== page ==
It's hard to believe that Thanksgiving is only two (!!!) days away from today–which means that all the related cooking and baking is also right around the comer. Serving pasta on such an American holiday may seem misplaced at first glance, but rest assured it's an Italian-America tradition to pair the turkey and its accompaniments with complex macaroni dishes. Ravioli, meat- or cheese-filled, will always be a special treat–while they're not the easiest to assemble though the whole process really isn't as hard as it looks.
1 pound lean ground beef
1 medium onion, chopped
4 cloves garlic, minced
1 small carrot, diced
1 stalk celery, diced
1/4 cup pecorino romano cheese, grated
1/4 cup parmigiano reggiano cheese, grated
1 tsp nutmeg (or to taste)
1/2 tsp allspice (or to taste)
salt and pepper, to taste
extra virgin olive oil
1. Sweat onion, garlic, carrot and celery in oil, then add beef and cook through.
2. Drain fat from beef and add to a food processor with remaining ingredients. Pulse until smooth.
3 cups unbleached all purpose flour
5 large eggs
1. In a bowl beat eggs and a pinch of salt. Add flour a little at a time, beating well after each addition. Then, knead the dough until smooth, soft and pliable.
2. To roll the dough: Set the rollers of a pasta machine at their widest setting. Cut off a piece of dough about the size of a large egg and flatter under the palm of your hand. Dust the flattened piece of dough lightly with flour and run it once through the machine. Fold the dough in half and run it through the machine again. Repeat this step three to four times, or until the dough is smooth and no longer sticky. Adjust the rollers to the next smaller setting and run the dough through once; do not fold the dough again. Continue to adjust the rollers and roll the pasta through the machine until it reaches desired thinness.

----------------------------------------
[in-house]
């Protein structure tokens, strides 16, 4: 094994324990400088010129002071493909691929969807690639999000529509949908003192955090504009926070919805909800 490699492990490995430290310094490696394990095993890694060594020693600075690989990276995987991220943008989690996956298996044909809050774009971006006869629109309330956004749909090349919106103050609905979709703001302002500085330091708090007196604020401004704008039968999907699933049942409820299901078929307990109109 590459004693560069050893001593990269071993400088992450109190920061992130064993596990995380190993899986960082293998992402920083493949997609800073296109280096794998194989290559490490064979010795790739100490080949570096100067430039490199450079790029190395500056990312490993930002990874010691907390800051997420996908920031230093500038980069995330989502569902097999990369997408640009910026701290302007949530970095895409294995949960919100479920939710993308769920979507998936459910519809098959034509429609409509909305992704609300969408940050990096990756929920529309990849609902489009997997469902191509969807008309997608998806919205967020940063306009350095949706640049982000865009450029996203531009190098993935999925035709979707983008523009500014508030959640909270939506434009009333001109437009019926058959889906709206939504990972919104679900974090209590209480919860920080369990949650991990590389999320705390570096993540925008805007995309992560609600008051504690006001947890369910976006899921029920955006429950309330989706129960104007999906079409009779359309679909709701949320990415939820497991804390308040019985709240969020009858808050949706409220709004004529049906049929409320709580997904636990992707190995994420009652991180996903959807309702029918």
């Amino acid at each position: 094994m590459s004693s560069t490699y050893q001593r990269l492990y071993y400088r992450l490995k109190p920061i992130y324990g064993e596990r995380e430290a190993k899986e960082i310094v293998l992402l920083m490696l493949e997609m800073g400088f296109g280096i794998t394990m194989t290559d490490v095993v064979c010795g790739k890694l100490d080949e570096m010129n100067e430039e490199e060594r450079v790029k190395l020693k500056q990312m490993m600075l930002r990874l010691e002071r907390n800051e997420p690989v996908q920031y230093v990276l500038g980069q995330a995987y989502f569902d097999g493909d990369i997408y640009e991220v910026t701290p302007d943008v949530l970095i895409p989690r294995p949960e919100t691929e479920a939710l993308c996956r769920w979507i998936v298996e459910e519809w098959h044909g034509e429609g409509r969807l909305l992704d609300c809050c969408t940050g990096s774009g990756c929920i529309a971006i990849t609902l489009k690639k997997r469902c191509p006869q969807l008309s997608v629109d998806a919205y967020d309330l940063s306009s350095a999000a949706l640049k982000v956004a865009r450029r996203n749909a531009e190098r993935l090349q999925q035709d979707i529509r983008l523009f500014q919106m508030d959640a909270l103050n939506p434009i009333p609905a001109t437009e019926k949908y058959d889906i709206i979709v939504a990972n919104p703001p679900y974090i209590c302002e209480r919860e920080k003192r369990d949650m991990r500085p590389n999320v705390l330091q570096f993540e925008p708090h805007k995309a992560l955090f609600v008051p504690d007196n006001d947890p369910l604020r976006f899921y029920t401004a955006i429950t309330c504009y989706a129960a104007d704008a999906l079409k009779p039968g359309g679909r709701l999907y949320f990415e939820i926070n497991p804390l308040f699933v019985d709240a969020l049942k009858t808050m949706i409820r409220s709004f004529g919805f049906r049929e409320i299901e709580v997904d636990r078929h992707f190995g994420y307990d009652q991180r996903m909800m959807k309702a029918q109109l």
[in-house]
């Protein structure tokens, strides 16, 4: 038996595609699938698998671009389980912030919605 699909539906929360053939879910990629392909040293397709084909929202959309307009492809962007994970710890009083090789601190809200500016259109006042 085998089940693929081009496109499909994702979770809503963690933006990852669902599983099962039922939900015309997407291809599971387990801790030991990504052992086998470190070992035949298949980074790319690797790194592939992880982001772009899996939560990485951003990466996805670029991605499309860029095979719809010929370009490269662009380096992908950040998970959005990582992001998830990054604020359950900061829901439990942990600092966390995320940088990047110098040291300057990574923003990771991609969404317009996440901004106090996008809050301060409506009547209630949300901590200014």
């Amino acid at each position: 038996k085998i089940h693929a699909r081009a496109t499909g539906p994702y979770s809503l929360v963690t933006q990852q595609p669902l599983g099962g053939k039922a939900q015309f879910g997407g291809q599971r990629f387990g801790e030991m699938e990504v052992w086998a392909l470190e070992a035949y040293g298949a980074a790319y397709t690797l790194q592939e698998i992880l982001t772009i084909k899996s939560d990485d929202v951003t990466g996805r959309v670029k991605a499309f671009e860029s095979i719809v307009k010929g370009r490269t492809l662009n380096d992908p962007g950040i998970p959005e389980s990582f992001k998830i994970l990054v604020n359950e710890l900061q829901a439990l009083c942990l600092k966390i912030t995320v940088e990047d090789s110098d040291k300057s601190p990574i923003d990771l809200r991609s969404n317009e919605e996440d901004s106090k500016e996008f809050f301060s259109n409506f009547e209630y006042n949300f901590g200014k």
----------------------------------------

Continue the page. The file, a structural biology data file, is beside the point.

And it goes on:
3. Lay the pasta sheet on a floured surface. Place meat mixture dollops about 2 inches apart and place/fold the unused portion of the dough sheet over the half with the meat. Press out all the air from around the meat and press down lightly to seal. Cut into squares.
4. Bring a large pot of water to a boil. Carefully add the ravioli to the pot and stir. When ravioli float to the top they are about ready (around 7 minutes). Serve with tomato sauce and grated cheese.
I've heard a lot of buzz about a new restaurant specializing in meat pies that recently opened in Times Square. While I haven't ventured there yet, in every interview its owners ramble on and on about how thrilled they are to be bringing authentic Australian meat pies to the city. It's all a bit patronizing–this is New York after all, a place not exactly known as a culinary vacuum–but since I hate to miss out on a food phenomenon I dug out a meat pie recipe I already know, a Middle Eastern version laden with the bright flavors of lamb, lemon, and tomato. They're perfect on their own as a snack and with a salad they become a great light dinner. Just a heads-up: they're addictive right out of the oven.
1 pizza dough (my recipe here)
1 pound ground lamb
1 medium onion, chopped very fine
1 28-oz. can of diced tomatoes
1/2 cup pine nuts
3/4 teaspoon black pepper
1/2 teaspoon allspice (or more to taste)
1/2 teaspoon cinnamon
3/4 teaspoon salt
1/2 cup lemon juice